credit – Dane Hicks of The Anderson County Review
Though the wailing critics of Governor Brownback’s recent state welfare reforms seem to have trouble realizing it, work really (italic) is (end italic) better than welfare.
It’s better for the individuals and families afflicted by poverty; it’s better for the state’s economy; it’s better for employers who need labor to pursue their business goals and its better for the state and its cities and counties which derive revenues from income and sales taxes.
That’s the basis for the conservative philosophy outlined in The Hope Act, which Brownback signed into law recently. Kansas’ liberal daily newspaper editors and the talking heads on MSNBC just can’t fathom it – the audacity of a law that seeks to restrict government assistance and incentivize recipients to leave welfare while it provides job training directed at gainful employment.
It is the common-sense restrictions within the new law that the “blank check” folks find so appalling – the idea that state assistance, your tax money, should be spent on necessities and not on liquor, cigarettes, casinos or strip clubs, movie tickets, tattoos, manicures, massages, fortune telling, swimming pools, theme parks, jewelry stores and lingerie.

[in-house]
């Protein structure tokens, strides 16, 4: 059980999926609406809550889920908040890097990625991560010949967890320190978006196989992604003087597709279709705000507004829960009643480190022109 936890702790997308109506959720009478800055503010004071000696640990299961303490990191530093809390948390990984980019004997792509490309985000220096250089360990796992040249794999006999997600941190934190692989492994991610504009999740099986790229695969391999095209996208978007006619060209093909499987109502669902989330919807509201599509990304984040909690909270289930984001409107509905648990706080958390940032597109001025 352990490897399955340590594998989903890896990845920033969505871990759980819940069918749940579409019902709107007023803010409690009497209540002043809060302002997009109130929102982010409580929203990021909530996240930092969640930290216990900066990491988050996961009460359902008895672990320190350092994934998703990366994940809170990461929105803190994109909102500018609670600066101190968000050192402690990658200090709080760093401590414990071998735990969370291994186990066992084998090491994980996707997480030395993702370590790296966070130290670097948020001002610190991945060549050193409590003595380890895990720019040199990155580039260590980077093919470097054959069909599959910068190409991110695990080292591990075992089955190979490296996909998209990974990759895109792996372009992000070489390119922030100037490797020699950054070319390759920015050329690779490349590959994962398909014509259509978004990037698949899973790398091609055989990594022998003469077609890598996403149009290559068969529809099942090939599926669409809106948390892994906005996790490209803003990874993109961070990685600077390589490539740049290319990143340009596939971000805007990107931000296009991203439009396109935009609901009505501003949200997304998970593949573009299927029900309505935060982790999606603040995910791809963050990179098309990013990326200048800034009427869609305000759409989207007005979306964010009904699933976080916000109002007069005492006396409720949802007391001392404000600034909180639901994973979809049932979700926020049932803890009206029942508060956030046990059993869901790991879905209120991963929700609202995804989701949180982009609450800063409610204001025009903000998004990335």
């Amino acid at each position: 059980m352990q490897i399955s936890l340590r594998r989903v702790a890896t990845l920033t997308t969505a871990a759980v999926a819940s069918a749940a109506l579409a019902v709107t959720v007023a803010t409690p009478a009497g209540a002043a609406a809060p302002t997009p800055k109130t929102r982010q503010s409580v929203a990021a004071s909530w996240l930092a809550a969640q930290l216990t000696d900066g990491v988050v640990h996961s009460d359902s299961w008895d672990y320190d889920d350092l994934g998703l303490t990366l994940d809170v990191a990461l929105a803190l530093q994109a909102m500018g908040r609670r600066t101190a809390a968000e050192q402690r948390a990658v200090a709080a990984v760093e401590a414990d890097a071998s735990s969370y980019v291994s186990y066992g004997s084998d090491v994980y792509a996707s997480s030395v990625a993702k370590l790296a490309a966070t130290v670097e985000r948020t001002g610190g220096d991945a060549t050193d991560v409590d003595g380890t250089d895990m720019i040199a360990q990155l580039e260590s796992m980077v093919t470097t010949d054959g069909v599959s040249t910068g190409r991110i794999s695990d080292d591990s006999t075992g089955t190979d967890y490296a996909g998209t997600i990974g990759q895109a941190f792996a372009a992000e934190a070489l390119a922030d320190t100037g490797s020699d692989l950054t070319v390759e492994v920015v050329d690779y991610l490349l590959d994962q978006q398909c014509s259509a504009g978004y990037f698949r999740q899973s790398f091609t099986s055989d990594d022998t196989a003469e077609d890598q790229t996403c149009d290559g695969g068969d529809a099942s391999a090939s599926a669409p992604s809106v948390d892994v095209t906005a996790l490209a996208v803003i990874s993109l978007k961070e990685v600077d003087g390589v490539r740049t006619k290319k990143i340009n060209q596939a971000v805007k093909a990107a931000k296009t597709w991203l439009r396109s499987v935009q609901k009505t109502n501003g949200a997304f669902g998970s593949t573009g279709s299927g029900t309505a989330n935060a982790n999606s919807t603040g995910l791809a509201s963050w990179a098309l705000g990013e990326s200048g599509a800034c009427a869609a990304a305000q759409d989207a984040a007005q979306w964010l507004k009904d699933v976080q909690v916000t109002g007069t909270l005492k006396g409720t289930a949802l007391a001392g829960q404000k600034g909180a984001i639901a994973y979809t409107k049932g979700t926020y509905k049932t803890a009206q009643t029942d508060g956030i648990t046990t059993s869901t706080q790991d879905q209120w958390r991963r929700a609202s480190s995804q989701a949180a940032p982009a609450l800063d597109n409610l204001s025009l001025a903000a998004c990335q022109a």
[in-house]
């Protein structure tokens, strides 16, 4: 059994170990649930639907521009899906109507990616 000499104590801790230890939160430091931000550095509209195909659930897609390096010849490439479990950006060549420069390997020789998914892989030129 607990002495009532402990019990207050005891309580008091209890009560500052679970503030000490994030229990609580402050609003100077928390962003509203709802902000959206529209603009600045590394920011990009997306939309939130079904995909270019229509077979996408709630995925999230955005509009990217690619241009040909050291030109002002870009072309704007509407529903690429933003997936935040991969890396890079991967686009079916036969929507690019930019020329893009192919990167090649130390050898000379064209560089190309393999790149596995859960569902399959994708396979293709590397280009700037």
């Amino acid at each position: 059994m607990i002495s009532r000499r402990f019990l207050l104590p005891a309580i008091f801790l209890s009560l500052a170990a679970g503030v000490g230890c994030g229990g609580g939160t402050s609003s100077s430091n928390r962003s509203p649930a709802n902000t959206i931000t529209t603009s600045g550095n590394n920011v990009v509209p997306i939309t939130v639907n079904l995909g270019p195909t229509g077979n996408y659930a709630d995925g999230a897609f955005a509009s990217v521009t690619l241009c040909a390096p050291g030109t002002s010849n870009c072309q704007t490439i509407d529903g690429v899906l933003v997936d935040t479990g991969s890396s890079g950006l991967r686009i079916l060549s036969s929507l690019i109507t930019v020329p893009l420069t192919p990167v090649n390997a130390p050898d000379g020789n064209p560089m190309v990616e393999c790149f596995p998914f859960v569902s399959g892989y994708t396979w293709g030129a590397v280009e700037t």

“Should the government care where people buy underwear?,” asked the incredulous MSNBC program host Chris Hayes as “enlightened” liberals nationwide piled on last week to castigate Kansas once again for its conservative values.
Indeed, Mr. Hayes, it should. When taxpayers are picking up the tab, cotton skivvies will do just fine. If you want Heidi Klum Intimates at $90 a pop you can have them – but on your dime, not ours.
Those restrictions are important for two reasons: 1) welfare benefits should be Spartan enough to provide incentive to leave them behind for gainful employment, and 2) it is fiscally responsible for the state.
Liberal critics seem to despise another intrinsic virtue of the bill – the fact that dignity is important and that work shepherds it. Key provisions to The Hope Act, unaddressed by Brownback haters, are work training facets aimed at reconstituting the unemployed with expanded or new skills to make them marketable in the workplace. This free training is critically under-reported in the media but vital in breaking the generational cycle of poverty and in getting the unemployed into jobs and back on their feet.
But the gnashing of liberal teeth over state welfare reform is just the latest example of the paradigm limits that keep critics from seeing the logic of a government based on conservative values. Cut income taxes and government regulation; by doing so encourage companies to invest in their operations to make more money and drive job creation; incentivize and train the unemployed to embrace those jobs and the self worth that comes with them; reap benefits from those payrolls as they’re spent to create more jobs and generate income and sales taxes to fund other needed services.
I ask you, naysayers, what is wrong with that, and why is it so hard to understand?
Kansas’ liberal newspapers and other critics bent on being bumps in the road to the vision of conservative prosperity in our state should try practicing the tolerance, understanding and consideration they so often preach.